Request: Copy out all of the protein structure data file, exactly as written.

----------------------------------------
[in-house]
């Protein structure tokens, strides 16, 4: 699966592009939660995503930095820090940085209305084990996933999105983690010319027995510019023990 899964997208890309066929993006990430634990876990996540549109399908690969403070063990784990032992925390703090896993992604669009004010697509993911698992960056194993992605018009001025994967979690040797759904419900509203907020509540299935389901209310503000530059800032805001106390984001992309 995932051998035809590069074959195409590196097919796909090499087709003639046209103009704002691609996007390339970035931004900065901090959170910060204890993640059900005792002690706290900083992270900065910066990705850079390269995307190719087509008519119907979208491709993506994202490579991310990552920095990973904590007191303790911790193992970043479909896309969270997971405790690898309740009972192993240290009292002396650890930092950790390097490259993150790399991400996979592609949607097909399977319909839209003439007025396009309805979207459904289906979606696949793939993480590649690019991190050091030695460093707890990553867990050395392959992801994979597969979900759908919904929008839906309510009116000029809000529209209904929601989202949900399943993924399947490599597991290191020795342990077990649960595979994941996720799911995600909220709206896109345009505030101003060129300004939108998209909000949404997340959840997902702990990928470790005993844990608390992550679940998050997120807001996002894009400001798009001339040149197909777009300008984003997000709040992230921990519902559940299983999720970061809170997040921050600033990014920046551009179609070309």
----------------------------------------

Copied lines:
[in-house]
């Protein structure tokens, strides 16, 4: 699966592009939660995503930095820090940085209305084990996933999105983690010319027995510019023990 899964997208890309066929993006990430634990876990996540549109399908690969403070063990784990032992925390703090896993992604669009004010697509993911698992960056194993992605018009001025994967979690040797759904419900509203907020509540299935389901209310503000530059800032805001106390984001992309 995932051998035809590069074959195409590196097919796909090499087709003639046209103009704002691609996007390339970035931004900065901090959170910060204890993640059900005792002690706290900083992270900065910066990705850079390269995307190719087509008519119907979208491709993506994202490579991310990552920095990973904590007191303790911790193992970043479909896309969270997971405790690898309740009972192993240290009292002396650890930092950790390097490259993150790399991400996979592609949607097909399977319909839209003439007025396009309805979207459904289906979606696949793939993480590649690019991190050091030695460093707890990553867990050395392959992801994979597969979900759908919904929008839906309510009116000029809000529209209904929601989202949900399943993924399947490599597991290191020795342990077990649960595979994941996720799911995600909220709206896109345009505030101003060129300004939108998209909000949404997340959840997902702990990928470790005993844990608390992550679940998050997120807001996002894009400001798009001339040149197909777009300008984003997000709040992230921990519902559940299983999720970061809170997040921050600033990014920046551009179609070309």